YouTube is pushing "clickable but not skippable" in-stream ads in the leadup to the midterm elections. Apparently they're all the rage in the 15 battleground states where congressional seats are up for election this fall.
Ads with political content are subject to restrictions on the YouTube.com homepage. Update: YouTube contacted us and said that to the contrary: "Provided the ads do not involve accusations or attacks relating to an individual's personal life or character, they can run on the YouTube homepage." Interested parties should read the Terms of Service for themselves.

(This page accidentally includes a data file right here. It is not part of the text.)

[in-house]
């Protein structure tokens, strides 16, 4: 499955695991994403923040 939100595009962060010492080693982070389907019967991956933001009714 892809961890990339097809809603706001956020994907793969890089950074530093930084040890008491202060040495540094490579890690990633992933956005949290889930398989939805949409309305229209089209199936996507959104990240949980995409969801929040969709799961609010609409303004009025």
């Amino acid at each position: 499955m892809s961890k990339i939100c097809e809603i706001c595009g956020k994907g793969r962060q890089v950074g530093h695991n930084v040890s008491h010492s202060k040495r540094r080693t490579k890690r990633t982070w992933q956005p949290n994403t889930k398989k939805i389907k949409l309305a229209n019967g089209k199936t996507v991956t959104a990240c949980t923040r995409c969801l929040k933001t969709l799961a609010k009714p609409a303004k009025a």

Although interpretation of exactly what crosses the line is ultimately up to our policy team, a good rule of thumb is: if the categories below describe your ad, in whole or in part, the YouTube homepage probably isn't the right place for your promotion.
One of the forbidden categories is "Political & Religious Content" that includes "inflammatory or exploitative uses of political or religious issues."
But Google, which owns YouTube, hopes to see mainstream politicians spend about 10% of their advertising budgets online.
"In stream ads are probably the hottest thing in political advertising right now," says a Google advertising executive told Fast Company.
Candidates can place targeted ads in videos based on a user's interests, location and demographic information via Google's DoubleClick platform. Videos can be up to 30 seconds long.